# FInding domains of ln problems

In summary, to find the domain of y=ln(6-x), you need to set 6-x greater than 0, which gives the domain as ]-inf;6[. The ln part is important because it determines the condition that the input should be over 0.

## Homework Statement

How do you find the domain of y=ln(6-x) ?

## The Attempt at a Solution

do i have to set 6-x greater than or equal to 0 to then get that x is less than or equal to 6, or is there more to it than that? I'm confused on where the ln part comes in. Please assist.

There isn't more to it, but you made a mistaking setting it to "or equal to zero", since zero is not in it's domain.
6-x>0 <--> 6>x
can also be written ]-inf;6[

The ln part is why we set condition that it is over 0, we need knowledge of the function to determine that.

Last edited:
just what i needed. thank you!

## 1. What is the domain of a natural logarithm function?

The domain of a natural logarithm function, ln(x), is all positive real numbers.

## 2. Can the natural logarithm function have negative inputs?

No, the natural logarithm function, ln(x), is only defined for positive real numbers. It is undefined for negative numbers and zero.

## 3. How do you find the domain of a natural logarithm function?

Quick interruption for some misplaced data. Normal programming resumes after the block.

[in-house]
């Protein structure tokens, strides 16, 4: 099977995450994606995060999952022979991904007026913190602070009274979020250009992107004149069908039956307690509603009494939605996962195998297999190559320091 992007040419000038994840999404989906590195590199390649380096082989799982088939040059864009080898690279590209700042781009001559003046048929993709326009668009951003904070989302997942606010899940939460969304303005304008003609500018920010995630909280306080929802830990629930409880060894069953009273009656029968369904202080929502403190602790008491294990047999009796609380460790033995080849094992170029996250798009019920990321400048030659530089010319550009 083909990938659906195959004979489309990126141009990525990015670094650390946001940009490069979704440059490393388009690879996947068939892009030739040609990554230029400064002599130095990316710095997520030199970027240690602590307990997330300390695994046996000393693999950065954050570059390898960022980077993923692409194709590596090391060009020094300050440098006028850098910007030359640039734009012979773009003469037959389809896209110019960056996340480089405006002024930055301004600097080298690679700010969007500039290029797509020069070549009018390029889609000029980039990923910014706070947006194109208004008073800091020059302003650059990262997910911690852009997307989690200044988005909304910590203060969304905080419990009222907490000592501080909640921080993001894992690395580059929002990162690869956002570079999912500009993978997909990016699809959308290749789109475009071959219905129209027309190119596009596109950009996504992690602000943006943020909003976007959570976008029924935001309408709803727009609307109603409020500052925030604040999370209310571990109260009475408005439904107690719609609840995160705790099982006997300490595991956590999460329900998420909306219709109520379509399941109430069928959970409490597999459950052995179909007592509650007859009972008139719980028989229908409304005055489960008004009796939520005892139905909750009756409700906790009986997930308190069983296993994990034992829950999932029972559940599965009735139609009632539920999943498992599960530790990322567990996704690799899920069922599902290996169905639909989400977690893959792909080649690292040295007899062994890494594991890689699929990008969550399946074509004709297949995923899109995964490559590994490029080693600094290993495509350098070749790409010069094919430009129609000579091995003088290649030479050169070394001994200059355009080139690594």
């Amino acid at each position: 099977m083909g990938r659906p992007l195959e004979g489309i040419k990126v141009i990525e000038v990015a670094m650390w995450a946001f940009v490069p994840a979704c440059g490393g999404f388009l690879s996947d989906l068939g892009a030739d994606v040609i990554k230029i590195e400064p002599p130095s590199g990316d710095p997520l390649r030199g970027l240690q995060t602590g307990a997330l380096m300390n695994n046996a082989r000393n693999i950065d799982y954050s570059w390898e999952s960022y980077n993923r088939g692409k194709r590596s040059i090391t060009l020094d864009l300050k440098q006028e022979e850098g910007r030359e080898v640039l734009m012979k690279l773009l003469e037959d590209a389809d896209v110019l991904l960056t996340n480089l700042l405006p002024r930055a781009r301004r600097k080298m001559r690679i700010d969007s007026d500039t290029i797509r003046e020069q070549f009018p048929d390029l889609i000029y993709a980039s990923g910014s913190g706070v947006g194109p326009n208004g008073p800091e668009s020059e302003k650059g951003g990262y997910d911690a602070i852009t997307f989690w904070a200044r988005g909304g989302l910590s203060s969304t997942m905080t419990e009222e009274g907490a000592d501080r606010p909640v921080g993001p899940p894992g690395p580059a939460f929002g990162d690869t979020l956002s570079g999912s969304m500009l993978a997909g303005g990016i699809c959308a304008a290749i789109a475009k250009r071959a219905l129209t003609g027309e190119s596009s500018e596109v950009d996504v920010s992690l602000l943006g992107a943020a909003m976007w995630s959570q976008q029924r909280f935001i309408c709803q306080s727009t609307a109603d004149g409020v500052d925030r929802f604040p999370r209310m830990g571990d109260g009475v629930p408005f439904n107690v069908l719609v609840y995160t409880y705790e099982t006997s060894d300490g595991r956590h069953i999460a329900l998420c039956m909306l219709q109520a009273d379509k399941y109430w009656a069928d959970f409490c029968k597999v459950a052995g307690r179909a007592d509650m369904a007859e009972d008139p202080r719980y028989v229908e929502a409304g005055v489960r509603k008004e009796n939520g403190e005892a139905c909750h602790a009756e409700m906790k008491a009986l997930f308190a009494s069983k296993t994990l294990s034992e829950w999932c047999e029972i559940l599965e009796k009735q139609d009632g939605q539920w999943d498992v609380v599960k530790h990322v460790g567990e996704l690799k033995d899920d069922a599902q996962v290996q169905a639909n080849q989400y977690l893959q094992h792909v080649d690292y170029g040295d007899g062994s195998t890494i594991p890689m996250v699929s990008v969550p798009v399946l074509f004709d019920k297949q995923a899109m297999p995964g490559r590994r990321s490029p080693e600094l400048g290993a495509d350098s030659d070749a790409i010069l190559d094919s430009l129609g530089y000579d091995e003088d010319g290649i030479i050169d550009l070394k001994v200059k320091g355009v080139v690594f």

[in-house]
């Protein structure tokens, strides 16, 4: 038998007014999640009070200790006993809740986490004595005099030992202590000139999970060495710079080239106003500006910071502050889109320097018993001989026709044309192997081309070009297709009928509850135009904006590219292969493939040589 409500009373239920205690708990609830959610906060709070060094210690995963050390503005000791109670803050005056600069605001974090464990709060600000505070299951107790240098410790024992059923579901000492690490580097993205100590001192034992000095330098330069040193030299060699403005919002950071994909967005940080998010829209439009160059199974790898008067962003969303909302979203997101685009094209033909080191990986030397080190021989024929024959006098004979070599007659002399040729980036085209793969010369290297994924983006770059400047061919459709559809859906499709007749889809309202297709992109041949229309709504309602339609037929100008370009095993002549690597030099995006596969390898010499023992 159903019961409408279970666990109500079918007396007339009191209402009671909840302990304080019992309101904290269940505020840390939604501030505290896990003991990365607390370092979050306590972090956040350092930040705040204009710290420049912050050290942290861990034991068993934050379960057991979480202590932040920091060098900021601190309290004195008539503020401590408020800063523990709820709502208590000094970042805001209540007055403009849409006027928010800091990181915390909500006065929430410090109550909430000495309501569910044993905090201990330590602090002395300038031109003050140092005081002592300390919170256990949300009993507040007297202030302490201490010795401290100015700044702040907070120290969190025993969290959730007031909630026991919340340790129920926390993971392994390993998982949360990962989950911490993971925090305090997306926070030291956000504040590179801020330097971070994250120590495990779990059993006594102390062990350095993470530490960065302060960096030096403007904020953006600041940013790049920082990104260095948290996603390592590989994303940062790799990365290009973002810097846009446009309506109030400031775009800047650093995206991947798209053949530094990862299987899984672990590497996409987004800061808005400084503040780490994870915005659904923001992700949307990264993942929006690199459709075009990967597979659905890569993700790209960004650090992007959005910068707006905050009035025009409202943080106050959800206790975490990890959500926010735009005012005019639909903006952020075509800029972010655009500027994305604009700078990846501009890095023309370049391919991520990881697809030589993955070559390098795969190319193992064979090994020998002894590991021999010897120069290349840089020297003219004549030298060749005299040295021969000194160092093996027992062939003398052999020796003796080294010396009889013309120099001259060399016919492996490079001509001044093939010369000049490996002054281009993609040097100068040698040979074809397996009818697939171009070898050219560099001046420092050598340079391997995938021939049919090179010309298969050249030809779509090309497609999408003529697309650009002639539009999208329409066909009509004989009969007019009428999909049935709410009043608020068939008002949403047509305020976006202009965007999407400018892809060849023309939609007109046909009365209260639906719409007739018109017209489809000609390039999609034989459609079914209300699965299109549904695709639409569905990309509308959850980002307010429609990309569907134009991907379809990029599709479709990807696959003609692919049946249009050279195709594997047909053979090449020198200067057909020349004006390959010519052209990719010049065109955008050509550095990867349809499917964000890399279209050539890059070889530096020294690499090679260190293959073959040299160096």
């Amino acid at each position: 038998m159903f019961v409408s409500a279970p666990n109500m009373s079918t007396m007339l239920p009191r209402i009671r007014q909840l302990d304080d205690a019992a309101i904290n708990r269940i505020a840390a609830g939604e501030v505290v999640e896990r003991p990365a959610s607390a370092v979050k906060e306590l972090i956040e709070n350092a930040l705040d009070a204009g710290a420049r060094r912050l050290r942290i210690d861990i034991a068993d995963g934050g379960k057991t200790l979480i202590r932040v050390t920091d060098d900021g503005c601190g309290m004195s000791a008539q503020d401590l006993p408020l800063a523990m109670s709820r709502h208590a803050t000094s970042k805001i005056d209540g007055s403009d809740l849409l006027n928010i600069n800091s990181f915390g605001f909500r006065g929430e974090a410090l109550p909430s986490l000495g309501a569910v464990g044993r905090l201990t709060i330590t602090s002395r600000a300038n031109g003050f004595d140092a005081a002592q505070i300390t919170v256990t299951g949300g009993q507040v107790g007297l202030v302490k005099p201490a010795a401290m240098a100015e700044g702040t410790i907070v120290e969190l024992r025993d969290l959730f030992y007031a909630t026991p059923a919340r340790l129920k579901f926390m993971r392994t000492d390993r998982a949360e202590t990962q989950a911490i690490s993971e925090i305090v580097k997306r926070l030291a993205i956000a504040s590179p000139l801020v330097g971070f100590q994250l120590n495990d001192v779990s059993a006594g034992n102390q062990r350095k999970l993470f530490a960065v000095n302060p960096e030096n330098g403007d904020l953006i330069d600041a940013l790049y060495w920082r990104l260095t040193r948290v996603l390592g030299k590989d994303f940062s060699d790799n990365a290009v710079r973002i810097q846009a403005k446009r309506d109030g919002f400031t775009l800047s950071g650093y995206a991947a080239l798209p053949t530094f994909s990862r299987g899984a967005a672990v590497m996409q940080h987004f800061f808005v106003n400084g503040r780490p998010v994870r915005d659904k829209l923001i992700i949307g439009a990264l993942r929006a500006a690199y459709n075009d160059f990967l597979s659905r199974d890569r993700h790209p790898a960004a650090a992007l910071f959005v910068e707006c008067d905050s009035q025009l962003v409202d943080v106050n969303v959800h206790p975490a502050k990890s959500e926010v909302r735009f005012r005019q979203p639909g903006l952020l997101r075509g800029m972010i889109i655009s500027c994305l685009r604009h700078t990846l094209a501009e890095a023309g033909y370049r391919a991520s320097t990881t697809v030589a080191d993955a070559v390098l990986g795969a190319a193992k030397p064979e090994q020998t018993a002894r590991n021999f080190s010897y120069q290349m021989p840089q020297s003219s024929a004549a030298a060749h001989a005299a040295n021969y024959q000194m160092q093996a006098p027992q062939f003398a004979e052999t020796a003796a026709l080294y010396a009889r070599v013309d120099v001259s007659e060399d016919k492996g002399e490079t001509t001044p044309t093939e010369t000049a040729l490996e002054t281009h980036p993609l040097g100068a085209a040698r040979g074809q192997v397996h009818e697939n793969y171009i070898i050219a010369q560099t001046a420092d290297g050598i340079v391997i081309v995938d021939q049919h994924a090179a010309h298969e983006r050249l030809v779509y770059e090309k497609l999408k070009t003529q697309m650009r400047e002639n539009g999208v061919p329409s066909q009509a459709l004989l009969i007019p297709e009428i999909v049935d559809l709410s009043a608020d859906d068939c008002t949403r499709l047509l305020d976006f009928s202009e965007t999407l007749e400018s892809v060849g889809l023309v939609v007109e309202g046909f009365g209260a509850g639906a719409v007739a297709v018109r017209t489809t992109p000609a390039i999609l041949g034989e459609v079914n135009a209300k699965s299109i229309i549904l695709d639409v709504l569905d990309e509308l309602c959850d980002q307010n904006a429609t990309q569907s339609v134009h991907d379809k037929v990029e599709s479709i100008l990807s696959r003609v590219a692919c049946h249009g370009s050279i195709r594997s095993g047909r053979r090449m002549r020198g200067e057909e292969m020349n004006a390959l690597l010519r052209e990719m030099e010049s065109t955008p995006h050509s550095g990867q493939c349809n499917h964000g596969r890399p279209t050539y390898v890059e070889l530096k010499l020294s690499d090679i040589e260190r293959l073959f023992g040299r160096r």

To find the domain of a natural logarithm function, you need to look for any restrictions on the input variable. If there are no restrictions, then the domain is all positive real numbers. If there are restrictions, such as a denominator cannot be equal to zero, then those values must be excluded from the domain.

## 4. Are there any special cases when finding the domain of a natural logarithm function?

Yes, there are two special cases when finding the domain of a natural logarithm function. The first is when the input variable is inside the logarithm. In this case, the input must be greater than zero. The second is when the natural logarithm function is inside another function. In this case, the entire input of the inner function must be greater than zero.

## 5. Can the domain of a natural logarithm function be extended beyond positive real numbers?

No, the natural logarithm function, ln(x), is only defined for positive real numbers. It cannot be extended to include negative numbers or complex numbers.

Replies
11
Views
1K
Replies
10
Views
1K
Replies
21
Views
2K
Replies
23
Views
1K
Replies
7
Views
1K
Replies
15
Views
1K
Replies
14
Views
1K
Replies
7
Views
1K
Replies
6
Views
2K
Replies
11
Views
1K